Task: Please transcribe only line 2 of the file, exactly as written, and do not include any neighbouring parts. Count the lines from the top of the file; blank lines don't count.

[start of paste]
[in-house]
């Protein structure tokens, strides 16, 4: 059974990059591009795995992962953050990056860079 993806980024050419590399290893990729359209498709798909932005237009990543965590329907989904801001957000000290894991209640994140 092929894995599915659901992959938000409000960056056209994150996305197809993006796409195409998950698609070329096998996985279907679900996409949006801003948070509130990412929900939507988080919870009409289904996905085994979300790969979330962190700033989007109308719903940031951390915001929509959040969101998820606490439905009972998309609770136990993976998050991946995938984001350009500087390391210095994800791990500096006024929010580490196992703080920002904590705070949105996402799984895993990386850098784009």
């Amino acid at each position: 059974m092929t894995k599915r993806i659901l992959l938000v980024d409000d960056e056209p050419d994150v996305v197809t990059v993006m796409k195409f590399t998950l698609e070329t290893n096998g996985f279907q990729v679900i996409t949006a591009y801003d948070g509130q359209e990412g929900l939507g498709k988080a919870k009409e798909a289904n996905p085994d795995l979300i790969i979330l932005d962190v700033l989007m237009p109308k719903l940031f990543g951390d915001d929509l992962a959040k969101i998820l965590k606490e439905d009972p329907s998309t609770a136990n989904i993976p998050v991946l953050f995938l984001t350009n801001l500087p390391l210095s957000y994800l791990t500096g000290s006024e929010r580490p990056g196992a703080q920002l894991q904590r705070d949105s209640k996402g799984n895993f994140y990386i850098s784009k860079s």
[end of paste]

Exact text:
């Protein structure tokens, strides 16, 4: 059974990059591009795995992962953050990056860079 993806980024050419590399290893990729359209498709798909932005237009990543965590329907989904801001957000000290894991209640994140 092929894995599915659901992959938000409000960056056209994150996305197809993006796409195409998950698609070329096998996985279907679900996409949006801003948070509130990412929900939507988080919870009409289904996905085994979300790969979330962190700033989007109308719903940031951390915001929509959040969101998820606490439905009972998309609770136990993976998050991946995938984001350009500087390391210095994800791990500096006024929010580490196992703080920002904590705070949105996402799984895993990386850098784009």